This book is my kind of humour. Dark, a bit close to the bone, occasionally quite sinister but it tickled my strange little funny bone so much that I found myself desperate to get back to it as soon as I put it down. We need people like Jenny Lawson with her self-deprecating and candid thoughts and feelings. Admittedly, it IS a bit odd in points and reads almost like a stream of consciousness but for me, this was also the beauty of the narrative. You never know exactly what’s coming next and the thrill of that for me as a reader is second to none. I understand some reviewers have commented on her overuse of capitals and that occasionally a joke will feel a bit forced, like she is trying too hard to be funny. For me, that didn’t come across. I just appreciated a brilliantly funny woman being open and honest about her own internal struggles and if it opens up the conversation and gets other people talking and receiving help, that can only be a good thing.

Would I recommend it?:

But of course!

Star rating (out of 5):

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Book Tag – Shelfie by Shelfie #8

Published July 10, 2018 by bibliobeth

Image edited from: <a href=”http://www.freepik.com/free-photos-vectors/frame”>Frame image created by Jannoon028 – Freepik.com</a>

Hi everyone and welcome to a brand new tag – Shelfie by Shelfie that I was inspired to create late one night when I couldn’t sleep. If you want to join in, you share a picture (or “shelfie”) of one of your shelves i.e. favourites, TBR, however you like to organise them, and then answer ten questions that are based around that particular shelf. I have quite a large collection and am going to do every single bookshelf which comprises both my huge TBR and the books I’ve read and kept but please, don’t feel obliged to do every shelf yourself if you fancy doing this tag. I’d love to see anything and just a snapshot of your collection would be terrific and I’m sure, really interesting for other people to see!

Here are the other Shelfies I’ve done: 1, 2, 3, 4, 5, 6 and 7

Anyway – on with the tag, here is the fifth shelf of my first bookshelf (I’ve chosen to split it up into two separate shelfies because of the sheer number of books, oops!). Here is the front shelf and we’re looking at the middle part of this image.

And here are the questions!:

1.) Is there any reason for this shelf being organised the way it is or is it purely random?

Finally we have a bit of organisation on my shelves! Just a little bit though, I didn’t want to go too mad…haha! This shelf has a couple of miscellaneous books at the far left and horizontally but generally we have a few books by Zoe Marriott (which I haven’t read yet, surprise surprise!). Then the rest of the shelf is all of my short stories collections which are either in use or lying in wait for my Short Stories Challenge.

2.) Tell us a story about one of the books on this shelf that is special to you i.e. how you got it/ a memory associated with it etc.

I don’t have too many strong memories associated with books on this shelf but I’m going to mention 20th Century Ghosts by Joe Hill. Anyone who has followed my blog for a while or knows me well is aware that I’m a huge Stephen King fan. I’ve only started getting into his son, Joe Hill’s writing recently and this was one of the first books that I bought of his. It’s currently active in my Short Stories Challenge – I think I’ve read two of the stories so far?

3.) Which book from this shelf would you ditch if you were forced to and why?

Sigh. I’m afraid I have a definite book in mind for this. It’s again another book active in my Short Stories Challenge, the collection by Helen Oyeyemi called What Is Not Yours Is Not Yours. I’ve only read one of the stories in the collection so far – Books And Roses but unfortunately I really wasn’t impressed and I was so disappointed, I’ve heard such wonderful things about her writing! I am definitely going to carry on with the collection for now but if I had to, that’s the book I would ditch.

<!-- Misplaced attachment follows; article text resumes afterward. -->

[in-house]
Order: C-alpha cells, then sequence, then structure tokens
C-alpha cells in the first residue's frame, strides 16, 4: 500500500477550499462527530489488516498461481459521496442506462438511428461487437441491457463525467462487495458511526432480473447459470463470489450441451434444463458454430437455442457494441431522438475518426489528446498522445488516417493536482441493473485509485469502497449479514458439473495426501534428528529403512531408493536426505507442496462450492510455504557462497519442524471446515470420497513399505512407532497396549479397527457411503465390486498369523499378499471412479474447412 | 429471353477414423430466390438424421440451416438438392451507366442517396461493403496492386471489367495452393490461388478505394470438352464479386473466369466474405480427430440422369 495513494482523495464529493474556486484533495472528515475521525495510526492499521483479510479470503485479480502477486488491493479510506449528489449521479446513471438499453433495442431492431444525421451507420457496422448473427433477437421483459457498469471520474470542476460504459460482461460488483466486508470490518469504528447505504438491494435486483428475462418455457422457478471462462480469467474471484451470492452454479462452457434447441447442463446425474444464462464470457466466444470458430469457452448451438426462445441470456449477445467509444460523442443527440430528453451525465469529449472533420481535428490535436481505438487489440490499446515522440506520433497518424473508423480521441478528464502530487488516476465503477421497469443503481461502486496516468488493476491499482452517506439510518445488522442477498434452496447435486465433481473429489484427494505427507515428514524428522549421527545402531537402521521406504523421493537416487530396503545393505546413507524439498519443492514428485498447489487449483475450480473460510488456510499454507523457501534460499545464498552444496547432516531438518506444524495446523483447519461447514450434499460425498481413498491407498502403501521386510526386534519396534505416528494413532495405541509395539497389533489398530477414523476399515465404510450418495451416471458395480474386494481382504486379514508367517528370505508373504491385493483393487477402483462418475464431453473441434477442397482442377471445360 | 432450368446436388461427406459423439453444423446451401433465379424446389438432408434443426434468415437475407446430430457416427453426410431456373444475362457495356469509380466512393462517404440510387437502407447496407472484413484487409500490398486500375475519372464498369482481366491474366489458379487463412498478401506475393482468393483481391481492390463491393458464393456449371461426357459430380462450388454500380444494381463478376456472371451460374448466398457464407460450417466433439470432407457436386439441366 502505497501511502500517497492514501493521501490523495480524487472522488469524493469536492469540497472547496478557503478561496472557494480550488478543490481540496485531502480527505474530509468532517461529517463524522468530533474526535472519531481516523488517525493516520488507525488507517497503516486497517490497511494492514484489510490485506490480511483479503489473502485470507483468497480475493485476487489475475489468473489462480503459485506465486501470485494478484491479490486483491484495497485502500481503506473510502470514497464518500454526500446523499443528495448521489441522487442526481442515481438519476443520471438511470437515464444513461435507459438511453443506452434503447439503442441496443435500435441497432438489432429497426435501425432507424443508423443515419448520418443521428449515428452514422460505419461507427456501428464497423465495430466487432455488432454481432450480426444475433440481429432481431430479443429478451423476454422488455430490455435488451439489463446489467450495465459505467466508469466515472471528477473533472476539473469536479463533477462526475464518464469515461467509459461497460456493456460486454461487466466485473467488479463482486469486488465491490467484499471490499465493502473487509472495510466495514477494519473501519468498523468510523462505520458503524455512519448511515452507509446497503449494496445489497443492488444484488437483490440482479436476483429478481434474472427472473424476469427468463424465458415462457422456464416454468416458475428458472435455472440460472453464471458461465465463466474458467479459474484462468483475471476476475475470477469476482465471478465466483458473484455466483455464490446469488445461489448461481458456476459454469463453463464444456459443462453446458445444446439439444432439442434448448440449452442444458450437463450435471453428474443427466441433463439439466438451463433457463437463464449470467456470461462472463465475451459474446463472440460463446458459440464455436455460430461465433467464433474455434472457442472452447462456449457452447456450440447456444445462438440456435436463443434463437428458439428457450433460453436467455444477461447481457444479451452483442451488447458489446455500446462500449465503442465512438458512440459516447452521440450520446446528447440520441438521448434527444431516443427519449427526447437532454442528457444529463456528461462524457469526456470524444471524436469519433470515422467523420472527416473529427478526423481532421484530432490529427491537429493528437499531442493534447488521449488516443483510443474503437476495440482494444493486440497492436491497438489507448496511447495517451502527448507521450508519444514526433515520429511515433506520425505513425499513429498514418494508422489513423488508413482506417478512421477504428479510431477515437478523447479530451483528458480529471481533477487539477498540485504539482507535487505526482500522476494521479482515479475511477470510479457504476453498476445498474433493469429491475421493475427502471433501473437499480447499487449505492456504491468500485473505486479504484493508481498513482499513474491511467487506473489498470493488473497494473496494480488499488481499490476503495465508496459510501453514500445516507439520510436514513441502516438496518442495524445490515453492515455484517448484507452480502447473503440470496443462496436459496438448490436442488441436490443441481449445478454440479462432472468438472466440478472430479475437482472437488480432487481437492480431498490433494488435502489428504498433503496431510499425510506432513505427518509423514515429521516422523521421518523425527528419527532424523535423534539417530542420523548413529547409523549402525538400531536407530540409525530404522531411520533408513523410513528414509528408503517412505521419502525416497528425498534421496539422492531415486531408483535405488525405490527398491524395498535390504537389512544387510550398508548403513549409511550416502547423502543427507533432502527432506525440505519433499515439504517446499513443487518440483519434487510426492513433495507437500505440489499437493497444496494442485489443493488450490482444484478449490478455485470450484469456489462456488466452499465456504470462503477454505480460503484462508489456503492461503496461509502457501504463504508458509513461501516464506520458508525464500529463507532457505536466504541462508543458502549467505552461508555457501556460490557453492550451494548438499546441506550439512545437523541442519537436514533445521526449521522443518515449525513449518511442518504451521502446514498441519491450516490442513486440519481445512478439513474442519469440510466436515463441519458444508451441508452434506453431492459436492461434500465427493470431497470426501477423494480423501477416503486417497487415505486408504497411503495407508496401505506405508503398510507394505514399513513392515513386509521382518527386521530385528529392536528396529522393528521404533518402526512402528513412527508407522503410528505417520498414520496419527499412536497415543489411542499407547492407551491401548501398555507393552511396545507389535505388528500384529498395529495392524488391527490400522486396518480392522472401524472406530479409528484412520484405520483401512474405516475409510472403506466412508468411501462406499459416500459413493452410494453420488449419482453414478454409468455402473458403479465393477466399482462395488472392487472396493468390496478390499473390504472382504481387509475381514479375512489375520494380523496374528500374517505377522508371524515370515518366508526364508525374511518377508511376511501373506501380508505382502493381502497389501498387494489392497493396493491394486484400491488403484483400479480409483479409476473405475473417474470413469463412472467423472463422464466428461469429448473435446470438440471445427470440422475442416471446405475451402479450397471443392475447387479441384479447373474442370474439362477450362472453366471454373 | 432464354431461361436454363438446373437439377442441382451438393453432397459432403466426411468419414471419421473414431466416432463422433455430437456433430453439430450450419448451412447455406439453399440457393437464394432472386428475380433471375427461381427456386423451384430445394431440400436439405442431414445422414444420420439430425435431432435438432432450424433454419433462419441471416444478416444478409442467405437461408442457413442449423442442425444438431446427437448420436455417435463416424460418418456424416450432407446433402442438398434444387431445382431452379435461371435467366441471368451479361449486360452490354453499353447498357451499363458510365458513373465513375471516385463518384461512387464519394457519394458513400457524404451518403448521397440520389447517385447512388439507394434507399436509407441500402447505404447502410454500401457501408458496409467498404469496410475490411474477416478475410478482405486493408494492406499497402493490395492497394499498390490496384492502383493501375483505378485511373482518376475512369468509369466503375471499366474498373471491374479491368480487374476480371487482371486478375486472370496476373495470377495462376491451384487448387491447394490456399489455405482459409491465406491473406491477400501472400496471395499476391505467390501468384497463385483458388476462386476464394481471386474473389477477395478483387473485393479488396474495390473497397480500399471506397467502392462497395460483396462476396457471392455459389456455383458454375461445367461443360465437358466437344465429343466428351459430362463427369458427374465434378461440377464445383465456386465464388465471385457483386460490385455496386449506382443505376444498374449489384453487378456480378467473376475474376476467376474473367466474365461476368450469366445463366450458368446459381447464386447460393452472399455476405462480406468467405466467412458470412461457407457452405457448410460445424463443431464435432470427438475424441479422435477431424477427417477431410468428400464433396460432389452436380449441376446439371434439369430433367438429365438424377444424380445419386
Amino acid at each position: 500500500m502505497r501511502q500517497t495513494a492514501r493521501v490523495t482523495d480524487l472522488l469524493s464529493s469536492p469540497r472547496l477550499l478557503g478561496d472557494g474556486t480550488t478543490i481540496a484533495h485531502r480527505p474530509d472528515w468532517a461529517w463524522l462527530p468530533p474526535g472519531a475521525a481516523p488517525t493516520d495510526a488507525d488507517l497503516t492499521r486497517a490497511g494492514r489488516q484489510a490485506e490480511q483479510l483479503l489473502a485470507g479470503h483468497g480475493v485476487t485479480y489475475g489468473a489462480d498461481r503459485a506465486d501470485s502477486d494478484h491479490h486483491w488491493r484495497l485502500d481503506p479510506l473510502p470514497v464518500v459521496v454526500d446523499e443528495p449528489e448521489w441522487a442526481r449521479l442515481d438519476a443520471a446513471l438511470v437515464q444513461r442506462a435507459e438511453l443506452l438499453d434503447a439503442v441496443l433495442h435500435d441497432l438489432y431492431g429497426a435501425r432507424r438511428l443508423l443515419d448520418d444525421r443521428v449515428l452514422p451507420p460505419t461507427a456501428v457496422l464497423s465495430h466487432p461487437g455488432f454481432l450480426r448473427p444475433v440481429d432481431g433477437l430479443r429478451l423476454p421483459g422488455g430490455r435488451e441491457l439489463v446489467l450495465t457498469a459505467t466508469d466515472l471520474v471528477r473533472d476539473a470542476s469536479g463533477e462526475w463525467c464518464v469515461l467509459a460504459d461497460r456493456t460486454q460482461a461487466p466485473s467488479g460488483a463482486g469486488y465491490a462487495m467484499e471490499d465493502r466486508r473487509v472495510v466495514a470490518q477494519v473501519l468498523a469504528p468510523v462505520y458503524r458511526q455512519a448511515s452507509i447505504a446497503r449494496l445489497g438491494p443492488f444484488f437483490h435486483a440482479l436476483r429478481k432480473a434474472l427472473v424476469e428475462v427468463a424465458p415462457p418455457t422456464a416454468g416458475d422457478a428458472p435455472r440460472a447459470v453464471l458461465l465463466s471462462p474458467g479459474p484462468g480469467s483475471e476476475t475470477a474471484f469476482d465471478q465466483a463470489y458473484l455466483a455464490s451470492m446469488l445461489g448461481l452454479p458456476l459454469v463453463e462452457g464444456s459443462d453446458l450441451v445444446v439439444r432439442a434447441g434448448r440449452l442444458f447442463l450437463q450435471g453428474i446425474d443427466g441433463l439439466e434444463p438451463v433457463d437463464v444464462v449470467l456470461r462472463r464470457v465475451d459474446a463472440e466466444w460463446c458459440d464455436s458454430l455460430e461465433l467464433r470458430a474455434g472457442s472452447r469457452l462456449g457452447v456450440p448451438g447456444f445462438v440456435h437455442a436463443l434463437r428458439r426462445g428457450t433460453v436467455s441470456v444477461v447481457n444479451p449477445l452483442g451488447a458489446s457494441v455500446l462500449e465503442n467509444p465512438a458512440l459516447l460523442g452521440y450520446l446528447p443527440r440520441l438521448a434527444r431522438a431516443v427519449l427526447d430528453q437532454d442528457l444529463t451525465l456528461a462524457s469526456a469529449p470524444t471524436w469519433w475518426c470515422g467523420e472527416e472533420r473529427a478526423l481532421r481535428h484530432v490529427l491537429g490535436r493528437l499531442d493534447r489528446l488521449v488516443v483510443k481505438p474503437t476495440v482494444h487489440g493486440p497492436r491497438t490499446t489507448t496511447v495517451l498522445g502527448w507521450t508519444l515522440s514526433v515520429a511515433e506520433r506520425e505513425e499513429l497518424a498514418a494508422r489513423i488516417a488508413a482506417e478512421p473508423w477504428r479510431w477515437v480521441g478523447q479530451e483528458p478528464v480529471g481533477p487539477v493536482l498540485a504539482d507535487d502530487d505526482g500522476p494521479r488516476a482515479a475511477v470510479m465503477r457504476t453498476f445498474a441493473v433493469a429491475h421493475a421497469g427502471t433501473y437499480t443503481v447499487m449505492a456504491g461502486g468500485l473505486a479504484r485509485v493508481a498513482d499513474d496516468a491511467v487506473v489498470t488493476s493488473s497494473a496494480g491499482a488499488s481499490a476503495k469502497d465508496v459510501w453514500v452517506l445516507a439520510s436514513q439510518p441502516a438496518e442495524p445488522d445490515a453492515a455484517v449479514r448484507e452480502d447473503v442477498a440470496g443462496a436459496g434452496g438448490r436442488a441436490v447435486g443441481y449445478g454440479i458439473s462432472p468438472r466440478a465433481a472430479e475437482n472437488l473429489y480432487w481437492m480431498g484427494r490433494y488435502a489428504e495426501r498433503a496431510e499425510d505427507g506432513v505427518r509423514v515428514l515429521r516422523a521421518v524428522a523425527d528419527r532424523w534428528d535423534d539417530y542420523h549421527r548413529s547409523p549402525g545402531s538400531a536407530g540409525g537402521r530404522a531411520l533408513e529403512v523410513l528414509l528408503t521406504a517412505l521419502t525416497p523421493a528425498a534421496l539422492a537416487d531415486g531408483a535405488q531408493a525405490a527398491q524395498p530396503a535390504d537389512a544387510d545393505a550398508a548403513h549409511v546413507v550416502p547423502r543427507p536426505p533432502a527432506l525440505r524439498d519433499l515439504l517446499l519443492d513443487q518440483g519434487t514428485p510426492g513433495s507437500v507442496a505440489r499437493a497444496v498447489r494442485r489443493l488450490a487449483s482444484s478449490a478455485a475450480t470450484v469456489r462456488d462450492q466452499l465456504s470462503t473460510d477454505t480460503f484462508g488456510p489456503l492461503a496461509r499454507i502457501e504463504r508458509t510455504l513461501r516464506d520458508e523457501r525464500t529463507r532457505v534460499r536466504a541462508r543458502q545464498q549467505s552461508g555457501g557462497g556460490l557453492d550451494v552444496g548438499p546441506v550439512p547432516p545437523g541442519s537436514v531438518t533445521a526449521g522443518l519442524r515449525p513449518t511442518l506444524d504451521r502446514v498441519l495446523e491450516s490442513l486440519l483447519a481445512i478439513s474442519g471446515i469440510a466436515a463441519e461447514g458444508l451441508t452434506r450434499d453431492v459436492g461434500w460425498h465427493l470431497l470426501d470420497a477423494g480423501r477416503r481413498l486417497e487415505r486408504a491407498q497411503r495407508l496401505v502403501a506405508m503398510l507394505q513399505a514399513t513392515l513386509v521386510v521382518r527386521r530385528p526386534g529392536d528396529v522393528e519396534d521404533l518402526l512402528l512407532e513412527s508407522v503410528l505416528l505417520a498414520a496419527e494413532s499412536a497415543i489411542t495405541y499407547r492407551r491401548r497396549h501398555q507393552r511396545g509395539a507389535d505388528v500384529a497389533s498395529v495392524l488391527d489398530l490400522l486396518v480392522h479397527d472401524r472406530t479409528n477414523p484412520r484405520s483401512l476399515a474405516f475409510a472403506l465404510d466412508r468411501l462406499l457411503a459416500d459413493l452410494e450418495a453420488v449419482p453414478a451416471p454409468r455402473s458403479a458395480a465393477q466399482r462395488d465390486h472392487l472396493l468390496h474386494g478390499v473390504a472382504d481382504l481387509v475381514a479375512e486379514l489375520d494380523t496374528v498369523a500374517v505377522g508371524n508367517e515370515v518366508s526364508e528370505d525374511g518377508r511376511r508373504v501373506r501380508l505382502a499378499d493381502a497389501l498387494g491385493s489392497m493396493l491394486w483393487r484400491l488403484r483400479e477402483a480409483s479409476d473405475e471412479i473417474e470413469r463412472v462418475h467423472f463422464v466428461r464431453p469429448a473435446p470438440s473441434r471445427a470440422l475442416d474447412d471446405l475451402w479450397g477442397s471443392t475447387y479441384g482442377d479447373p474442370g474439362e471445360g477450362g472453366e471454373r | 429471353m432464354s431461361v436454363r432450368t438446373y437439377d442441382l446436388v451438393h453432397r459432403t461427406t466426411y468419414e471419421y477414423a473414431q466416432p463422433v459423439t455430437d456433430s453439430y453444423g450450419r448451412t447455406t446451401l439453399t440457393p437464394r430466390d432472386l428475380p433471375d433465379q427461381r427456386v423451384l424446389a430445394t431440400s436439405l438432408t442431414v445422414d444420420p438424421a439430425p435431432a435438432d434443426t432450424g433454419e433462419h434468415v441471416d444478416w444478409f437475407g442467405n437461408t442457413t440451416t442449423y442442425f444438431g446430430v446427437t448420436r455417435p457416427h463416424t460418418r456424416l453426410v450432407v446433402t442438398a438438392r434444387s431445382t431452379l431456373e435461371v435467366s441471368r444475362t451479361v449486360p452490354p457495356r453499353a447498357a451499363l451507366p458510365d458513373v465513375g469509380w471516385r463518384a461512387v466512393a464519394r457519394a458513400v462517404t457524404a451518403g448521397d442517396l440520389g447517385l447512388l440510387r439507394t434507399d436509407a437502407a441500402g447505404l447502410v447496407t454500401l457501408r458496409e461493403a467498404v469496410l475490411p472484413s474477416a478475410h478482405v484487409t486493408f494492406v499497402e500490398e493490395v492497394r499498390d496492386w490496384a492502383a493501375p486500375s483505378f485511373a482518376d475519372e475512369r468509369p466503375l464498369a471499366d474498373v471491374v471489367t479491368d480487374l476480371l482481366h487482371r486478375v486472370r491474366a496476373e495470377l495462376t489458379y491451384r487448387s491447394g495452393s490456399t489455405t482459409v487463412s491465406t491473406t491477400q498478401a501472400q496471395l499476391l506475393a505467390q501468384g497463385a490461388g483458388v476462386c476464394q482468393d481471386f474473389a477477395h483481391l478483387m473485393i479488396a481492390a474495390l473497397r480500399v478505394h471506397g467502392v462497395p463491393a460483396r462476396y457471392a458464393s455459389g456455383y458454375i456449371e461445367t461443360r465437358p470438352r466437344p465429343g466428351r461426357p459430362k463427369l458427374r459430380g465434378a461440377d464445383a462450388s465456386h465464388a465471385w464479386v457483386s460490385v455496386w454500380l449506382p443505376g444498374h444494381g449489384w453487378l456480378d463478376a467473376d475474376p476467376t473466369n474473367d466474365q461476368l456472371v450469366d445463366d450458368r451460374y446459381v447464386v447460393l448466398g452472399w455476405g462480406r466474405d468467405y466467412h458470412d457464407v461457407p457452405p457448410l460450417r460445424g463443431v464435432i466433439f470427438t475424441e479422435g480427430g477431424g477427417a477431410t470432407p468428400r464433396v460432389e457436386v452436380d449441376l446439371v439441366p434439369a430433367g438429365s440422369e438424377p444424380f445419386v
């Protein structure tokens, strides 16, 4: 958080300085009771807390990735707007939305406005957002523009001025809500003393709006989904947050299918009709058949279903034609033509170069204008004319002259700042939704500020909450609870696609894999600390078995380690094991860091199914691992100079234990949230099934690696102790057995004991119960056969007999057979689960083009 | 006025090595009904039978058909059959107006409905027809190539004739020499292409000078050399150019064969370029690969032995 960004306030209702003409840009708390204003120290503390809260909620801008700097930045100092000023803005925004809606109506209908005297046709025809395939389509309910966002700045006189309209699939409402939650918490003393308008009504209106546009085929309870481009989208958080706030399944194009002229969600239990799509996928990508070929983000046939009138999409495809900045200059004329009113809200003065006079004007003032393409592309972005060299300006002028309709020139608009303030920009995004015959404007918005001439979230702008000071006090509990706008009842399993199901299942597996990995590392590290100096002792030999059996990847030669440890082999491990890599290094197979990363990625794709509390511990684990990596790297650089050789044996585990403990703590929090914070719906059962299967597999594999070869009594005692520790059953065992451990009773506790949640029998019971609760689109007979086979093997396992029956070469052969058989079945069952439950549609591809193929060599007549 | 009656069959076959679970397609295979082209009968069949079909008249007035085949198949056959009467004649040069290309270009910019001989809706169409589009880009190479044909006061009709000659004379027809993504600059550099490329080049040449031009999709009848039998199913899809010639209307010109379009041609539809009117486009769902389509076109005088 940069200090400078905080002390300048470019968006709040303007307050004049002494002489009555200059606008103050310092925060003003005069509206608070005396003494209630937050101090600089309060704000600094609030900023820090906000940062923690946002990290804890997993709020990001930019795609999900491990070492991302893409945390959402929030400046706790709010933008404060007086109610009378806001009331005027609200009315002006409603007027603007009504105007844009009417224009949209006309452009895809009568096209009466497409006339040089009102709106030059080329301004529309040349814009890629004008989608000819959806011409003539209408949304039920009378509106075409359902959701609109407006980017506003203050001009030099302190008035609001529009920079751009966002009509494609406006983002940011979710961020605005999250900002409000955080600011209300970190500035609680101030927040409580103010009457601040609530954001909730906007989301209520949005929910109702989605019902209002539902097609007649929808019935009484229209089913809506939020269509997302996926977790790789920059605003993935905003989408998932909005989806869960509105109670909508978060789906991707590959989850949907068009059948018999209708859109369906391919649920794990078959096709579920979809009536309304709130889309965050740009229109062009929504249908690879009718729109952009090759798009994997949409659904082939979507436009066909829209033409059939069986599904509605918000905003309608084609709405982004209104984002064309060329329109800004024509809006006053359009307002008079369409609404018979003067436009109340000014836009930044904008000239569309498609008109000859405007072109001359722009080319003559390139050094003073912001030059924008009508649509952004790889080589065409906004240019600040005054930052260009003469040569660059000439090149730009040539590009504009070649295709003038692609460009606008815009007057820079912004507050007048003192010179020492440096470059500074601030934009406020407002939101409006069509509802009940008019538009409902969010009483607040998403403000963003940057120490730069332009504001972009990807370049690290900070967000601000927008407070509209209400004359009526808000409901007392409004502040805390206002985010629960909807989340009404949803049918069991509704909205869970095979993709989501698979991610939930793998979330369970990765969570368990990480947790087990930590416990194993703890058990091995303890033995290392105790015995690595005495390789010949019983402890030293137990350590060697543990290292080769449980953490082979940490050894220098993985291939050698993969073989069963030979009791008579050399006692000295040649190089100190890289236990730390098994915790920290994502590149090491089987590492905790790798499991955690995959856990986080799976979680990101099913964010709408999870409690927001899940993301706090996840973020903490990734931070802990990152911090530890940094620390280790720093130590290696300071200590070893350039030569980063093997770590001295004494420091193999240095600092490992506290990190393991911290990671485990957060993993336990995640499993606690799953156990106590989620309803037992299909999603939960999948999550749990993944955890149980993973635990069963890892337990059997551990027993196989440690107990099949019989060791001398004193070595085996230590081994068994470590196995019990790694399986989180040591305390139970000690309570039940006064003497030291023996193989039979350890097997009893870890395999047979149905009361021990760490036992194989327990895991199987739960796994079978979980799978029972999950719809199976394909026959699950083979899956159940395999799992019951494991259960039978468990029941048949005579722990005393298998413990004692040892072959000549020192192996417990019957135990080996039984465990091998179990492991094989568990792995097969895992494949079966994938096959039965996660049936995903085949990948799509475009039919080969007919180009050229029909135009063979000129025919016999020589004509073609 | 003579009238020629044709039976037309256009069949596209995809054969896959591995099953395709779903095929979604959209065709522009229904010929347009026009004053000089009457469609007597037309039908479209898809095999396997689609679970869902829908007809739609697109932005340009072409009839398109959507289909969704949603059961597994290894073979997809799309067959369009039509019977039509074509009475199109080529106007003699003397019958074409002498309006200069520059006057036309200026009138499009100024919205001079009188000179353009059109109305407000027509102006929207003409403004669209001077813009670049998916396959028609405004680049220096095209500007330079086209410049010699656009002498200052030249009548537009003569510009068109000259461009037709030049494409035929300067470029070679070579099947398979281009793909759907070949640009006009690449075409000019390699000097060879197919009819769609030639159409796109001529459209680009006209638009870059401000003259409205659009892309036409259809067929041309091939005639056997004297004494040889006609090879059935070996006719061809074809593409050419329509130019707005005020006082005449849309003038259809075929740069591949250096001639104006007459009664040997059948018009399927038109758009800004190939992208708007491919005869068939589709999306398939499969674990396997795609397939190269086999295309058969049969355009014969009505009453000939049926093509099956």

4.) Which book from this shelf would you save in an emergency and why?

Purely for the cover alone it would be Angela Carter’s Book Of Fairy Tales. Look at it – it’s just gorgeous!!

5.) Which book has been on this shelf for the longest time?

I think that would be The Harmony Silk Factory by Tash Aw. I just haven’t managed to get round to it yet but it’s on the front shelf to remind me of its existence. Apparently!

6.) Which book is the newest addition to this shelf?

The newest addition and one I hope to read VERY soon (who am I kidding?!) is When I Hit You: Or, A Portrait Of The Writer As A Young Wife by Meena Kandasamy. It was short-listed for The Women’s Prize For Fiction this year and I’ve heard such amazing things.

7.) Which book from this shelf are you most excited to read (or re-read if this is a favourites shelf?)

My Absolute Darling by Gabriel Tallent. I’ve mentioned it before on the blog and I’ll probably mention it again before I blinking get round to reading it!! (*eye roll*).

8.) If there is an object on this shelf apart from books, tell us the story behind it.

There’s no room for any object on this shelf unfortunately, it’s double stacked as a lot of my shelves are!

9.) What does this shelf tell us about you as a reader?

Like other shelfies I’ve done, I think it demonstrates the variety of genres I enjoy although because I decided to be organised with this shelf, it says that I enjoy a short story or two!

10.) Choose other bloggers to tag or choose a free question you make up yourself.

I won’t tag anyone but if anyone wants to do this tag, I’d be delighted and I’d love to see your shelfie.

For other Shelfie by Shelfies round the blogosphere, please see:

Chrissi @ Chrissi Reads FAVOURITES shelfie HERE and her Shelfie by Shelfie 2 HERE.

Sarah @ The Aroma Of Books Shelfie 1A, 1B, 1C 1D

Dee @ Dees Rad Reads And Reviews Shelfie HERE

Jacquie @ Rattle The Stars Shelfie HERE

Stuart @ Always Trust In Books Shelfie #1 HERE.

Thank you so much to Chrissi, Sarah, Dee, Jacquie and Stuart for participating in Shelfie by Shelfie, it really means the world to me. Hugs!

If you’ve done this tag, please let me know and I’d be happy to add you to Shelfie by Shelfies round the blogosphere!

COMING SOON on bibliobeth : Shelfie by Shelfie #9